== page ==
MSRB NOTICE 2001-45 (DECEMBER 19, 2001)

MUNICIPAL FUND SECURITIES – REQUEST FOR COMMENT ON DRAFT AMENDMENT CREATING MUNICIPAL FUND SECURITIES LIMITED PRINCIPAL CATEGORY; INTERPRETIVE NOTICE ON COMMISSIONS AND OTHER CHARGES, ADVERTISMENTS AND OFFICIAL STATEMENTS

In July 2001, the Municipal Securities Rulemaking Board (“MSRB”) published a notice seeking comment on the application of MSRB rules to fees, disclosure and other market practices relating to municipal fund securities (the “July Notice”).[1] The July Notice also described an amendment to rule G-3 designed to provide a temporary alternative method for qualification of municipal securities principals in connection with municipal fund securities. This amendment, which expires on July 31, 2002, allows general securities and investment company/variable contracts limited principals to serve in a limited principal capacity in connection with transactions in municipal fund securities without qualifying as a municipal securities principal.

After reviewing the comments received on the July Notice, the MSRB has determined to publish for comment a draft amendment to rule G-3, on professional qualifications, creating a permanent municipal fund securities limited principal category. Comments on the draft amendment are due on January 25, 2002. In addition, the MSRB is publishing an interpretive notice providing guidance on the application of its rules to commissions and other charges, advertisements and official statements relating to municipal fund securities.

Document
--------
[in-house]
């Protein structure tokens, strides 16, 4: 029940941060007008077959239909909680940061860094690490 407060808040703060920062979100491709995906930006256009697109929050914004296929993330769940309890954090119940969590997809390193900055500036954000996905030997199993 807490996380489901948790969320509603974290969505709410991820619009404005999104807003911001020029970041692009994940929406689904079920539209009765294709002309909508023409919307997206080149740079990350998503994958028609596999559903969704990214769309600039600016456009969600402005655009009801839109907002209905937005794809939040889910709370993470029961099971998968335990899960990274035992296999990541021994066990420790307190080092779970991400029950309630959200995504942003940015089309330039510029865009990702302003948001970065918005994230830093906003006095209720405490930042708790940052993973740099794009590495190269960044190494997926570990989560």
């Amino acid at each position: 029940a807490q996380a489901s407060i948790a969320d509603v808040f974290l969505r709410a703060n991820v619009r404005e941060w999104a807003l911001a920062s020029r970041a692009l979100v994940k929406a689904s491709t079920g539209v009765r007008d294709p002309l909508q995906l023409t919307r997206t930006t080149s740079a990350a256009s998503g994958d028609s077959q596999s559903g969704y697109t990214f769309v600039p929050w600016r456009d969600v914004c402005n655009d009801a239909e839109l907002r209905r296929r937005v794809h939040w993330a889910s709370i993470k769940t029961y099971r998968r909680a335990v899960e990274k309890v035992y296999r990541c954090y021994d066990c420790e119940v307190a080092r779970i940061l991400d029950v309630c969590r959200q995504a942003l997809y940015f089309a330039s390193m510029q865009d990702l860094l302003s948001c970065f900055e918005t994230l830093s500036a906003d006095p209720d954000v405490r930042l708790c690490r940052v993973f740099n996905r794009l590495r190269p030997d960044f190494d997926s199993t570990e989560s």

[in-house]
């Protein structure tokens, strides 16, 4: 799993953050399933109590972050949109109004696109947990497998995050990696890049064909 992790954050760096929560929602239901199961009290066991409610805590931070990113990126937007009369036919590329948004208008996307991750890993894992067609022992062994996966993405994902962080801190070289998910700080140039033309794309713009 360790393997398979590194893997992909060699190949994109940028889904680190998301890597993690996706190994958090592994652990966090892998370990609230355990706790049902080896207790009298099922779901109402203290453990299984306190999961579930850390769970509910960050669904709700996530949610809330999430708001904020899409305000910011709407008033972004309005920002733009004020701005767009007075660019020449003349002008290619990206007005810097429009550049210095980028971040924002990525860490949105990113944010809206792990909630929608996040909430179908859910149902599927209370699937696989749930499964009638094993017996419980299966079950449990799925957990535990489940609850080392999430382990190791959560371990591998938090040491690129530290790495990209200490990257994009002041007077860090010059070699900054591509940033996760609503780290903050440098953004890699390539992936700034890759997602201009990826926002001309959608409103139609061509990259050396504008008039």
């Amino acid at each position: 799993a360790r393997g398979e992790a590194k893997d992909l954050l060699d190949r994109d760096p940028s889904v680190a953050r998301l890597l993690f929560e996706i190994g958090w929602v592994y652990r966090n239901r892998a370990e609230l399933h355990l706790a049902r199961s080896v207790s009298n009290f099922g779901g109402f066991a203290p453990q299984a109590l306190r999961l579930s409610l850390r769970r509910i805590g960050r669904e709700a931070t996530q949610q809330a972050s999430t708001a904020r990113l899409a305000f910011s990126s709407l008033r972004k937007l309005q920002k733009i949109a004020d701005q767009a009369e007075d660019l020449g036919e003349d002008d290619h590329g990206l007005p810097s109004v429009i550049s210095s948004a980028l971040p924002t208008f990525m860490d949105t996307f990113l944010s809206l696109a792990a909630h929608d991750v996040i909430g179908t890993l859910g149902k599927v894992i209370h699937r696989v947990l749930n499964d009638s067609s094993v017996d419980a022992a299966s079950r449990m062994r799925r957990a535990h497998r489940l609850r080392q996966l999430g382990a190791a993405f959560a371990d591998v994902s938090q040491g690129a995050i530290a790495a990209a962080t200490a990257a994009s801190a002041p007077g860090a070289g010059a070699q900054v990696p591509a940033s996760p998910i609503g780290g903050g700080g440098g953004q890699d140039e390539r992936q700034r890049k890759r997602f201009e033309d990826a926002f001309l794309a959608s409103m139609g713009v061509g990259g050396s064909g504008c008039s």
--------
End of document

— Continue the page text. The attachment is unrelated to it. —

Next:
QUALIFICATION OF MUNICIPAL SECURITIES PRINCIPALS

Rule G-3, on professional qualification, currently requires that a broker, dealer or municipal securities dealer (“dealer”) have at least one municipal securities principal (and in some cases two municipal securities principals), even if the dealer’s only municipal securities transactions are sales of municipal fund securities. In order to provide small dealers seeking to enter the market for municipal fund securities relief from the requirement to immediately obtain a municipal securities principal, the MSRB amended rule G-3 in July 2001 to provide a temporary alternative method for qualification of principals in connection with municipal fund securities. Under this temporary provision, until July 31, 2002, if a dealer’s municipal securities activities are limited exclusively to municipal fund securities and the dealer has fewer than 11 associated persons engaged in such activities, it may fulfill its obligation to have a municipal securities principal by designating a general securities or investment company/variable contracts limited principal to act as a limited principal.[2] During this period, any designated limited principal will have all of the powers and responsibilities of a municipal securities principal under MSRB rules with respect to transactions in municipal fund securities. On and after August 1, 2002, dealers effecting transactions in municipal fund securities would be required to comply with the same municipal securities principal requirements applicable to all other dealers effecting transactions in municipal securities.

All commentators supported the amendment. However, one commentator suggested that this transitional provision be made permanent and that it be broadened to apply to all dealers whose municipal securities activities are limited exclusively to municipal fund securities, regardless of the number of associated persons engaged in such activities. Another commentator suggested that the MSRB exempt dealers and their personnel from the licensing requirements if their sole purpose for becoming licensed is to make available municipal fund securities.